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Wulfenstein footing bill for test pavement

Wulfenstein Construction was given approval by Nye County Commissioners Tuesday to test a material called Super Pave at Calvada Boulevard and Pahrump Valley Boulevard at their expense in an attempt to put down the 1 1/2 inch thick asphalt treatment to firm up rough approaches to intersections.

Company representative Bryan Wulfenstein, in his April 14 letter to the county, said the performance grade asphalt 70-10 oil in a half-inch mix has been used successfully on federal highways and by CalTrans in Death Valley National Park and Shoshone, Calif.

“Wulfenstein representatives have indicated that this improved paving material has performance and economic advantages over the materials presently used by the road department for patching and maintenance of county roads,” Fanning wrote in his request.

Wulfenstein will pay all the costs of the test project including flaggers, a traffic control plan and minor repairs like crack seal and patching.

Commissioner Lorinda Wichman immediately made a motion to approve the project. But District Attorney Brian Kunzi persuaded her to wait and amend that motion.

“The only problem is we have not looked at any contract with this,” Kunzi said. The DA wanted to be sure there was a hold harmless and indemnity clause for the county.

“It’s a test section of a maintenance type nature. We’re kind of thinking of what they defined as a perpetual pavement. We have an infrastructure of roads over the past 10, 15 years where we’ve been chip sealing, we’ve been creating an infrastructure but now it’s getting to the point where we need to preserve the chip seals. A lot of the chip sealed roads are not designed for arterial roads,” Wulfenstein said.

Wulfenstein acknowledged a lot of the chip seal program in Pahrump was to satisfy the requirements of the U.S. Environmental Protection Agency. The EPA has a memorandum of understanding with Nye County to reduce dust.

“And we’ve satisfied most of those requirements,” Wulfenstein said.

Wulfenstein said they would prep the surface following the direction of the public works department how they would want to prepare the road then put down a layer of asphalt.

Fanning said he began looking at touching up intersections at the request of Commissioner Donna Cox back in January. After that intersection, Wulfenstein will look at doing a test strip on Calvada Boulevard and Blagg Road. Fanning said the first section, at Calvada and Pahrump Valley boulevards, sees 15,000 to 20,000 vehicles per day.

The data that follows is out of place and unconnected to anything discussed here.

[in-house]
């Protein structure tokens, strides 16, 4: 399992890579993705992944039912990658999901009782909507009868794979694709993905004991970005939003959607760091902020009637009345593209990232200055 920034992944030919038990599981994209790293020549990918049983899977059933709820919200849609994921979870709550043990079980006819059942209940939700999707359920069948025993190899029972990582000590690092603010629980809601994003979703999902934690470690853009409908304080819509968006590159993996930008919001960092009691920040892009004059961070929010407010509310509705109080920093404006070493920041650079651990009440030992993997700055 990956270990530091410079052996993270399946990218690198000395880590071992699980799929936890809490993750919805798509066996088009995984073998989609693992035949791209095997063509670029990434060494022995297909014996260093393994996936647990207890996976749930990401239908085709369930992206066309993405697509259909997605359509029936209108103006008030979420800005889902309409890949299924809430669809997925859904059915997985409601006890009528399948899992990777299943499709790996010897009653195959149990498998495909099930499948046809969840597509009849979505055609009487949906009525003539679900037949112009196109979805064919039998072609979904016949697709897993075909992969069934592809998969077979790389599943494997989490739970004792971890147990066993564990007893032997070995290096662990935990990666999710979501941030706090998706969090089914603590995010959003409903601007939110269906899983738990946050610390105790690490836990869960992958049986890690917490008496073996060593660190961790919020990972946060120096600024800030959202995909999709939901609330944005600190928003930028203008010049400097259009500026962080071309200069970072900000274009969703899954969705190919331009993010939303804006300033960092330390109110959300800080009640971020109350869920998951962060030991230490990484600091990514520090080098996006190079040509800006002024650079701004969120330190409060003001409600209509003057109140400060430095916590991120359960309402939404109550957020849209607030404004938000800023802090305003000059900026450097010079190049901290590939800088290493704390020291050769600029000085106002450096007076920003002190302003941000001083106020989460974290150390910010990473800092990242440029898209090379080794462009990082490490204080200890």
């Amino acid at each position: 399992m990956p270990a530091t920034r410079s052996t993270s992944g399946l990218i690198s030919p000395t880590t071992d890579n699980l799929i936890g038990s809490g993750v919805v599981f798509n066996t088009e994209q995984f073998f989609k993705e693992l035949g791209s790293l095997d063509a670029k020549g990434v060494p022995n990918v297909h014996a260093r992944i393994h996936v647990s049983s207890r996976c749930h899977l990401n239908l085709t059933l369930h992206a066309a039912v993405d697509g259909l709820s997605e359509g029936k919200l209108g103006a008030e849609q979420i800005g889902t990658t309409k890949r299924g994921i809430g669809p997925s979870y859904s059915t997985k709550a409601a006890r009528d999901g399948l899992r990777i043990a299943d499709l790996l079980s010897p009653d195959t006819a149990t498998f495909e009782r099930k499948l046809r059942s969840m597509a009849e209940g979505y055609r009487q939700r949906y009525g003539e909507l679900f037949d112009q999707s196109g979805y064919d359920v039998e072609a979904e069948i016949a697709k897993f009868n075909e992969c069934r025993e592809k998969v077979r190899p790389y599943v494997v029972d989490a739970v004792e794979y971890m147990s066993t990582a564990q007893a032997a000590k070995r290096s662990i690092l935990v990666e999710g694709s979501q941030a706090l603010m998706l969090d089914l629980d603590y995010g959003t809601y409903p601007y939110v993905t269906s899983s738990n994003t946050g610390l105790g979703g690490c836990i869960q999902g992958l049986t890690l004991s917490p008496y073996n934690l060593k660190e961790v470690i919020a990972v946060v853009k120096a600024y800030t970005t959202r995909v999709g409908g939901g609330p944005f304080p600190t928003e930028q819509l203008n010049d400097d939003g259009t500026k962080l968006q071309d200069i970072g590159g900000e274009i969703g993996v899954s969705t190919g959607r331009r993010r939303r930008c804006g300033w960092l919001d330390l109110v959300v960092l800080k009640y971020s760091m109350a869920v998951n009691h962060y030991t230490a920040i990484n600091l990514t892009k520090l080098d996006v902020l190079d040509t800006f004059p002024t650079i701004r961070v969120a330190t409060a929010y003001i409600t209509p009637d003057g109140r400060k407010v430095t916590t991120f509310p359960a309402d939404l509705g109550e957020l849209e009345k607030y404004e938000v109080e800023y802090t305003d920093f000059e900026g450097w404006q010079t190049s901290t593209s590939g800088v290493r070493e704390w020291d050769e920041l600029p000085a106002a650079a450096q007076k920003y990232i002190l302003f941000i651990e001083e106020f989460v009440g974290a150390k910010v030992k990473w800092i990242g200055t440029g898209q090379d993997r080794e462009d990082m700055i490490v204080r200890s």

Wulfenstein said his company used a similar type of material when they did intersection improvements at Highway 160 and Homestead Road.

Wulfenstein Construction was awarded a $628,308 contract by county commissioners for the 2014 chip seal program on May 6 as the lowest of three bidders. Fanning told commissioners Tuesday the company has already finished about six miles of the 15.4 miles targeted this year. The county is using $500,000 from a fund built up by payments Nye County received for the Yucca Mountain program called Payment Equal to Taxes and additional money from the Secure Rural Schools program, awarded by the U.S. Forest Service to counties with large acreages of forest service land.

“It’s literally to repair any type of intersection. You know how our intersections are rippling when you come to an intersection. Where the bumps are we’re going to grind those down and repave them,” Fanning told the Pahrump Valley Times.

In a related matter, commissioners approved a $838,048 budget for the Regional Transportation Commission for the 2014-15 fiscal year, funded with the local four-cent gas tax. The major expense, $600,000, will be maintaining gravel roads. Another $66,498 is allocated for patching major roads, $58,895 for engineering and administration, $57,408 for striping major roads, $31,047 for street lighting and $24,200 for maintaining traffic signals.